Veteran non-profits: Why too much good can be a bad thing

For red-blooded Americans, few topics pack as much emotional punch as veterans in need

Veteran non-profits: Why too much good can be a bad thing

Charles Bowman, North Carolina market president for Bank of America, talks about the upcoming NASCAR Sprint Cup Series Bank of America 500 Sprint auto race and a promotion for the Wounded Warriors Project during a news conference at Charlotte Motor Speedway in Concord, N.C., Tuesday, Sept. 18, 2012. The race will be held on Oct. 13, 2012. (AP Photo/Chuck Burton)

For red-blooded Americans, few topics pack as much emotional punch as veterans in need.

Sound the clarion call and pockets open, people volunteer, and non-profit organizations are formed seemingly overnight.

This response, while a credit to America’s patriots, is also a major problem.

Too much good?

More than 200,000 non-profits offer services to vets in need. Of these, more than 40,000 are focused exclusively on veterans. This massive ecosystem of well-intentioned aid represents many organizations that are efficient and effective. But it also includes many that are not.

The steady churn of good intentions, big dollars, new programs and national guilt has muddied the waters of aid. By the time veterans start looking for help, they need it quickly. To be faced with hundreds of organizations that are impossible to tell apart is often more frustrating than helpful.

Though tens of billions of dollars were spent in grants, donations, and veteran-focused aid in the public and private sectors last year, more than 57,000 veterans remain homeless on any given night, and many continue to struggle with unemployment, underemployment, food insecurity, and untreated mental injuries.

Although it would be unfair to characterize ineffective organizations as leeches, the uncomfortable truth is that low-performing non-profits are siphoning away much-needed resources from lean, effective organizations.

Good intentions do not always equal good outcomes.

Measuring Success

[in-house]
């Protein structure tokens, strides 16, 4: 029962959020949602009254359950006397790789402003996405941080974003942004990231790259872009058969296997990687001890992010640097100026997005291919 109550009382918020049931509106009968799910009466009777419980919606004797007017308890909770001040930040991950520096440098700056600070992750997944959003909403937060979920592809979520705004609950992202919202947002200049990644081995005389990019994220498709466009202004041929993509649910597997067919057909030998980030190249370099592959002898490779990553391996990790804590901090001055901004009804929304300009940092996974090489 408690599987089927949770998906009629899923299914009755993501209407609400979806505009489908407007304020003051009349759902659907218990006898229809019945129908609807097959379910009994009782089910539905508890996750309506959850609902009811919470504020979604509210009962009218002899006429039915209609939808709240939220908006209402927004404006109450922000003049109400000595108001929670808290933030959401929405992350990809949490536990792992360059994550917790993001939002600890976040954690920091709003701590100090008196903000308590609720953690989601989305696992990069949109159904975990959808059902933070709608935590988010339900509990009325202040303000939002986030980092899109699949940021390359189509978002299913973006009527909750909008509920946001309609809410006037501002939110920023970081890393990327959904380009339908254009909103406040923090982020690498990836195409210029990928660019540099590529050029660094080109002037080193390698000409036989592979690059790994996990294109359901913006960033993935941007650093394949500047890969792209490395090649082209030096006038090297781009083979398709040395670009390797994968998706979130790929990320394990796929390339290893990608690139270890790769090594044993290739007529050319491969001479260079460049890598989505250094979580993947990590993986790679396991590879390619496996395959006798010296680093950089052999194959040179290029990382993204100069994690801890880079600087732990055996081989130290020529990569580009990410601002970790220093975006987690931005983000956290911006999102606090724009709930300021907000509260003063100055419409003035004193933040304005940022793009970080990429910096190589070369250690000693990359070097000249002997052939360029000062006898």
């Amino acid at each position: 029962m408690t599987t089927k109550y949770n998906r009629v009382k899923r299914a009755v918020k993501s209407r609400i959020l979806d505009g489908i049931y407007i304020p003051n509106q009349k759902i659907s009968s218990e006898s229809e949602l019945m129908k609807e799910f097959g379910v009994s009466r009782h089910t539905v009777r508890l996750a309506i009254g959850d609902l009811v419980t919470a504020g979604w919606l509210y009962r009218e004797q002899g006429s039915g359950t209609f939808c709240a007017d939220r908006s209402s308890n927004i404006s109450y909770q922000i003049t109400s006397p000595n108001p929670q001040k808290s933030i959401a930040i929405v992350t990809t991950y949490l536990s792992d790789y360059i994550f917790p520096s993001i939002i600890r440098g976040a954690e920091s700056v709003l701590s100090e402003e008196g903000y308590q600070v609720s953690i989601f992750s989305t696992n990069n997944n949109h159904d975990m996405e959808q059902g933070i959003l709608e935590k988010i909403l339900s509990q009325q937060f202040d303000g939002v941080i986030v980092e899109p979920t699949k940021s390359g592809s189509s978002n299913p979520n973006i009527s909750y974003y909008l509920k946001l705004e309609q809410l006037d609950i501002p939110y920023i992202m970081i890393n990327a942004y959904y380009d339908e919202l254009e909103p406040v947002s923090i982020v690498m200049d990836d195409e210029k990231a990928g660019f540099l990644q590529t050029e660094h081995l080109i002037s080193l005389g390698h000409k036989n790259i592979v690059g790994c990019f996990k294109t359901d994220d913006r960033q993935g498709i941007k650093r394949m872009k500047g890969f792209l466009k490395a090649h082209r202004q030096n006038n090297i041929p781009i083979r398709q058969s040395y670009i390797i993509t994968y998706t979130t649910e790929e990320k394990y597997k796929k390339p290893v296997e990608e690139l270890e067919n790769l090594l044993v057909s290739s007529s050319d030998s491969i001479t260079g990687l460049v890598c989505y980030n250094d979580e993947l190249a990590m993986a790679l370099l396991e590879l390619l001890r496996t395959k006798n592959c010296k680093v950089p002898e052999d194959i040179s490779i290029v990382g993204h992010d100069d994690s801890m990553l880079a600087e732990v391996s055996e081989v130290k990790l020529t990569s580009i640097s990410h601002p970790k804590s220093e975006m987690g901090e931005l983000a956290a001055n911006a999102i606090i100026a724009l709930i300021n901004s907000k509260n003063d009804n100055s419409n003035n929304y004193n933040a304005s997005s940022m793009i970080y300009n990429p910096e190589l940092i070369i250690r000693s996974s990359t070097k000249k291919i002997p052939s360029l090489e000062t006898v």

Measuring non-profit success is complicated business. It cannot be measured quantitatively alone. Sheer numbers don’t indicate the quality, scope, or impact of the services provided. A non-profit that builds homes for wounded veterans may only reach 30 vets in a year, but their impact is lasting and profound. On the other hand, a non-profit that reaches 10,000 veterans in a year may be offering no more than branded pens, posters and platitudes.

The benevolent sector in general suffers from poor oversight and lack of transparency. Still, some measures of efficacy exist.

Organizational loyalty. How many veterans are willing to align themselves and their reputations with a particular organization? Team Rubicon, a veterans’ disaster relief organization, has seen explosive and sustained growth since its inception. And the loyalty doesn’t end there – some volunteers are even getting the non-profit’s logo tattooed on them. Vets who interact with the organization come back to volunteer again and again. Disaster-ravaged civilian communities that have been rescued by vets in gray t-shirts also show great depth of loyalty to the organization, often becoming outspoken advocates for the organization on social media and in the news.

Fiscal responsibility. Recently, the Wounded Warrior Project has come under fire for the fact that nearly 40% of its donations are spent on marketing and other administrative costs.  While their effective marketing campaigns empower them to give generously to other veteran non-profits, it’s tough to sit comfortably with the knowledge that more than $20 million was spent on advertising in 2012.

Smaller organizations are plagued with the same issues. Someone running a non-profit that only brings in $150K per year still has to eat. Chances are that the bulk of donations are being used to pay for the administrator’s bread and milk. This doesn’t make the founder a villain, but it should make us question whether our dollars could be better spent at higher-functioning organizations.

Visibility. Some non-profits provide an incredible service, compassionate staff, and well-funded programs, but vets don’t know about them. Marketing, while expensive and often tricky, is a double-edged sword of effective program management. Vets have to find a service to use it, and great program directors aren’t also automatically great directors of marketing and PR - nor can they always afford them.

Product-market fit. If the major issue for veterans in Nebraska is food insecurity, but donors are attracted to the sexier concept of funding a marketing campaign around veteran employment, will the most relevant issues ever be addressed by the non-profit community? Chances are low.

Together we need to find a way to stop throwing money into the black hole of goodwill, and instead create a credible, easy-to-navigate resource space for veterans in need.

Join the Conversation

Got an idea about how to cull the non-profit population to better serve veterans? Ideas about how to better organize the space? I’d love to hear them!